The Secrets To RV Toilet Replacement

The Secrets To RV Toilet Replacement

RV toilet replacement can be a pain in the neck. In this article, I will walk you through the ins-and-outs of choosing the correct toilet for your rig. We will also discover the basics of standard, and marine, toilet installation.

Before we begin, let’s make sure you need a new toilet. Just because your RV toilet is leaking does not mean you need an RV toilet replacement. You may instead need a water valve replacement. This is a common problem, and checking it might help you avoid additional expense. (Details of how to check your water valve are below.) However, if you are planning an RV toilet replacement, we will assume you have already ruled out other problems.

Today, there are more RV toilet options than ever before, so it is important to examine your personal needs prior to shopping. RV toilet replacement starts by measuring your existing space. How tall is your current toilet? How deep? Is the bowl round or elongated? Is there room for a bigger unit? Write each answer down and keep the measurements handy for reference.

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Next, examine the mounting considerations. For this part of the RV toilet replacement, you will need the old toilet pulled out of the bathroom. Once this is complete, look at the way the toilet was mounted. Did it use a floor flange? How large is the existing hole? Most standard RV holes are around 3 inches, but they can be as small as 1 inch. Write down the exact measurements.

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Now you are ready to choose an RV toilet replacement.

Step #1 Look at the features and benefits that each type of toilet has to offer. Some RV toilets are anti-microbial, some are low water, and a few are even composting. Do you want a bidet or spray unit attached to your toilet? Do you want a macerator that will grind the waste and provide more space in your black tank? Do you want to use gravity, electricity, or air to power your flushing system? If you have a 3-inch (or larger) waste hole, you will have a variety of choices. If you have a smaller than average hole, you may be able to purchase a marine toilet that uses electricity and a macerator.

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Step #2 Decide on the bowl seat and the overall height of the toilet. Generally, the higher the toilet and the larger the bowl, the more it feels like a residential unit. Inexpensive plastic RV toilets can also be used for an RV toilet replacement, but while affordable they will seldom feel like home.

Step #3 Choose the overall appearance and the color of the toilet. The most popular color is white, with bone coming in (a distant) second. Most companies make both colors, but you may have to order and wait for the color bone. This is the phase where you decide what shape and size you want the toilet. Tall and narrow? Short and squat? Whatever you decide, make sure that both the mount, and the measurements, will work in your current restroom space.

Step #4 Pick your flush. Do you want a foot pedal? A slide handle? A hand-held handle, or an electric push-button flush? RV toilet replacements come in a variety of styles, and most allow you to pick the type of flush you desire.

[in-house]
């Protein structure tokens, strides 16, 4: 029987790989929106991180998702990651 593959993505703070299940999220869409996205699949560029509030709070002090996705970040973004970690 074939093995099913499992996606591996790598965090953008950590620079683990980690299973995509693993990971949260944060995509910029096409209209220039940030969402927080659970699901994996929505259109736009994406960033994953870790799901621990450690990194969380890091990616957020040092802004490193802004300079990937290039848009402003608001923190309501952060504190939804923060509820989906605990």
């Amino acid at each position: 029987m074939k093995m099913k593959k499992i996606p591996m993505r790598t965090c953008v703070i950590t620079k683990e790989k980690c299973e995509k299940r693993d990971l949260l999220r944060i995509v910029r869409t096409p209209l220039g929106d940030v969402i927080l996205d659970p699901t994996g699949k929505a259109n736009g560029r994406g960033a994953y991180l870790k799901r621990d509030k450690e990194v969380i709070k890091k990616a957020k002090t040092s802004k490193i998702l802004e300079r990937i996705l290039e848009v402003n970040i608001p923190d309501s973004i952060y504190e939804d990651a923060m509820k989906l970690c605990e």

Step #5 Choose the materials. RV toilets come in plastic, china, and a hybrid mix of the two. Your budget or decorative desires will set the tone for your choice. Are you looking for an “at home feel?” If so, you will want to choose a china pedestal. Would you prefer to “feel like you are camping!” If so, save money and buy a plastic toilet, which is perfect for many campers and travel trailers.

Step #6 Pick the brand. Thetford and Dometic are the most popular companies for RV and marine toilets. You can buy units online, at Camping World, and at many boating stores. Be aware! You may have to order the toilet you want and wait for several weeks. There are only a handful of toilets carried in stock at RV shops, and they are usually identical. If you need a toilet quick, you may have to compromise your earlier decisions and get what they have on hand!

Before we move on completely from choosing your RV toilet, to installing your RV toilet, let’s take a brief look at composting toilets.

Composting toilets are different than regular RV toilets, but they are becoming increasingly popular, especially for those who like to boondock (dry camp). Composting toilets range in price from $800-$2,000, however, most do not require any form of water or power, now or in the future. (Which makes up for the initial cost.) Nature’s Head is the most popular brand of composting toilet, and can be found in marine stores, as well as online.

The main complaint many people have about composting toilets for RVs is that they are plastic, and rarely look residential. They also require special installation and fittings. Composting toilets, if cared for correctly, do not smell. They do, however, have to be dumped every few days for liquids, and once every couple of weeks for solids.

In most cases, the inside of the composting toilet uses peat moss or coconut fibers, to absorb the waste and create human compost. So what is the advantage to a composting toilet? Well, it saves water, there are no chemicals, and you never deal with raw sewage. Suddenly, your black tank is empty! (So there is no need to dump your tank.) You are also “going green,” which is important to many boondocking RVers.